• md, Muscle from tergite of genital somite to entosternum (same as dpm in fig.

  • dam, Muscle from carapace to a praeoral entosclerite.

  • Muscle and white fibrous tissue follow next in order, while elastic tissue and bone are the last to show signs of disintegration.

  • The muscles suffer at an early period: they fall off in bulk, and later suffer from fatty degeneration, the heart being probably the first muscle to give way.

  • In the case of muscle, if the available nourishment be sufficient, and if the power of assimilation of the muscle cells remain unimpaired, its bulk increases, that is to say, it becomes hypertrophied.

  • Increased work thrown on to a tissue may produce hypertrophy, but, if this excessive function be kept up, atrophy will follow; even the blacksmith's arm breaks down owing to the hypertrophic muscle fibres becoming markedly atrophied.

  • Thus the brain falls off in bulk, and the muscles become attenuated, and in no muscle is this more notable than in the case of the heart.

  • A tendency to pigmentation also develops in certain tissues of the body, such as the nerve and muscle cells.

  • - Muscle fibre greatly increased in size, from hypertrophied heart.

  • - Muscle fibres from atrophied heart.

  • Many of the muscle fibres show numerous droplets of oil seen as dark round granules.

  • - Healing abscess showing a wall of young cellular and vascular granulation tissue, which separates the pus area (top of Fig.) from the muscle fibres seen at lower part of Fig.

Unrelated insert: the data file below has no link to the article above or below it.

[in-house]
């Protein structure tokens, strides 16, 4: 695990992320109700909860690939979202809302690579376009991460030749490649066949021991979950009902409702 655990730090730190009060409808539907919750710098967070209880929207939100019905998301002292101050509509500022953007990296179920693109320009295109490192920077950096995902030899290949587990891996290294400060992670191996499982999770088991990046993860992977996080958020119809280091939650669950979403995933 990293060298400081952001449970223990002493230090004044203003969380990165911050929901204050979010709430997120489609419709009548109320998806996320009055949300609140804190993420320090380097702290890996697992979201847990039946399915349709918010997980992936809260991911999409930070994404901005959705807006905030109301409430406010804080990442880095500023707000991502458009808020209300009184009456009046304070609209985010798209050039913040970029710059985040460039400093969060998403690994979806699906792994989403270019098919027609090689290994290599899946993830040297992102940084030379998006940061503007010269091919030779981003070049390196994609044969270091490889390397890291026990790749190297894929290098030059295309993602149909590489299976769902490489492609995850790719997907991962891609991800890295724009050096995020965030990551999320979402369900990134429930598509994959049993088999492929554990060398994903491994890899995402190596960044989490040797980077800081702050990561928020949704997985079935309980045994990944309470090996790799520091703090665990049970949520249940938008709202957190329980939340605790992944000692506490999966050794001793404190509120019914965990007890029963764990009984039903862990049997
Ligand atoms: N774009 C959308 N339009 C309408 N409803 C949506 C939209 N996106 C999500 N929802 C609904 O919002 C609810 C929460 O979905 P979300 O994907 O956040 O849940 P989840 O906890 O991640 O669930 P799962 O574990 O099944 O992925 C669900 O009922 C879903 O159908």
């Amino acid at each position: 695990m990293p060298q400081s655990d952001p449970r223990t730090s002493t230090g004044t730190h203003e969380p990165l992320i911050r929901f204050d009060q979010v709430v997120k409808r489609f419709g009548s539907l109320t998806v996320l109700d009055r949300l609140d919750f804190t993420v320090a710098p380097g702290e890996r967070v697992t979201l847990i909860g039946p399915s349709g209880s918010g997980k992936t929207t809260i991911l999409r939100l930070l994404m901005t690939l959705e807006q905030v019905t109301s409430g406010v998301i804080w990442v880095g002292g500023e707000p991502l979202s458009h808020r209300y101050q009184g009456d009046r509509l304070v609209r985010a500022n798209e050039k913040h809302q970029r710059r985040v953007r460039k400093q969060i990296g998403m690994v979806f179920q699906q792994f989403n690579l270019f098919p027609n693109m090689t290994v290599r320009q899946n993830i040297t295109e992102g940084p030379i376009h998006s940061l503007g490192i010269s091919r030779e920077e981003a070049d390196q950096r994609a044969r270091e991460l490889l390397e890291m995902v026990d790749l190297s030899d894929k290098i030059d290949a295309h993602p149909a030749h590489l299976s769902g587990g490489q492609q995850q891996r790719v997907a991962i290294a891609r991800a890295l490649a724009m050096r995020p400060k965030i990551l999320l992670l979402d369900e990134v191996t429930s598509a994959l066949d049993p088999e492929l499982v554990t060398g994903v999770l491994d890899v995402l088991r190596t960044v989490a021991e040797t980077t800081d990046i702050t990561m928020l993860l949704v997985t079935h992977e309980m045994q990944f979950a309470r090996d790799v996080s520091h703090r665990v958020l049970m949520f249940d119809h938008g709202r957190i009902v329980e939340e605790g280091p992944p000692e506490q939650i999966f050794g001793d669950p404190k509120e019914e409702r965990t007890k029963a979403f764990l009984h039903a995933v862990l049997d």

• - Chronic interstitial myocarditis, showing the muscle fibres in the heart wall being separated and becoming atrophied by a slow fibrous overgrowth of the connective tissue.

  • The sugars are taken up from the circulation and stored in a less soluble form - known as " animal starch " - in the liver and muscle cells; they play an important part in the normal metabolism of the body.

  • It may follow a diminished functional activity, as in the atrophying thymus gland' and in the muscle cells of the uterus after parturition.

  • Note that the malignant cells are invading and destroying the muscle fibres of the heart.

  • The change appears to begin in the fibrils which lie between the circular muscle fibres of the middle coat of the smaller arterioles and extends both backwards and forwards along the vessels.

  • Loeb found experimentally that increase of metabolic products in muscle greatly raised its osmotic pressure, and so it would absorb water from a relatively concentrated sodium chloride solution.

  • The remarkable discovery of the dual nature of the nervous system, of its duplex development as a lower and upper system of "neurons," has shed much light upon the problems of practical medicine, but this construction is described under Brain; Neuropathology; Muscle And Nerve, &C.

  • Cysticercus cellulosae may be comparatively innocuous in a muscle or subcutaneous tissue, but most hurtful in the eye or brain.

  • In the Entoprocta the tentacles are withdrawn by being infolded into the "vestibule," a depression of the oral surface which can be closed by a sphincter muscle.

  • mr, Retractor muscle.